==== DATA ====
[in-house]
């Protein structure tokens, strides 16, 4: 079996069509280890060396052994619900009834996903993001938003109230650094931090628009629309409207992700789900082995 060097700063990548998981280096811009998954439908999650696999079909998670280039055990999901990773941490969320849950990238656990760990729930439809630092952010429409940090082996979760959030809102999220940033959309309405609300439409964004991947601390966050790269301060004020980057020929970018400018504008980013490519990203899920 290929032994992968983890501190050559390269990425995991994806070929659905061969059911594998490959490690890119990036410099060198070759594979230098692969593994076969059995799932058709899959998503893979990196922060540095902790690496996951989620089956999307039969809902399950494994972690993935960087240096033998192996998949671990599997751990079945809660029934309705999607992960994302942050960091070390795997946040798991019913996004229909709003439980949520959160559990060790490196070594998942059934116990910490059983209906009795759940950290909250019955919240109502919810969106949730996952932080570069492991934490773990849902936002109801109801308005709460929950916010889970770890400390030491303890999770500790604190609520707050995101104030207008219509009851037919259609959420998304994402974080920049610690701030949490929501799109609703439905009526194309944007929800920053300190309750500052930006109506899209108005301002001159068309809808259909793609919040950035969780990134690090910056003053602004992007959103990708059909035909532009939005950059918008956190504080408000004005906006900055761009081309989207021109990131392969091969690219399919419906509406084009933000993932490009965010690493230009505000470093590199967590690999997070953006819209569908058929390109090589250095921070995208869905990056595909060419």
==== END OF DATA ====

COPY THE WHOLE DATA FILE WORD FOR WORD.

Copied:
[in-house]
């Protein structure tokens, strides 16, 4: 079996069509280890060396052994619900009834996903993001938003109230650094931090628009629309409207992700789900082995 060097700063990548998981280096811009998954439908999650696999079909998670280039055990999901990773941490969320849950990238656990760990729930439809630092952010429409940090082996979760959030809102999220940033959309309405609300439409964004991947601390966050790269301060004020980057020929970018400018504008980013490519990203899920 290929032994992968983890501190050559390269990425995991994806070929659905061969059911594998490959490690890119990036410099060198070759594979230098692969593994076969059995799932058709899959998503893979990196922060540095902790690496996951989620089956999307039969809902399950494994972690993935960087240096033998192996998949671990599997751990079945809660029934309705999607992960994302942050960091070390795997946040798991019913996004229909709003439980949520959160559990060790490196070594998942059934116990910490059983209906009795759940950290909250019955919240109502919810969106949730996952932080570069492991934490773990849902936002109801109801308005709460929950916010889970770890400390030491303890999770500790604190609520707050995101104030207008219509009851037919259609959420998304994402974080920049610690701030949490929501799109609703439905009526194309944007929800920053300190309750500052930006109506899209108005301002001159068309809808259909793609919040950035969780990134690090910056003053602004992007959103990708059909035909532009939005950059918008956190504080408000004005906006900055761009081309989207021109990131392969091969690219399919419906509406084009933000993932490009965010690493230009505000470093590199967590690999997070953006819209569908058929390109090589250095921070995208869905990056595909060419």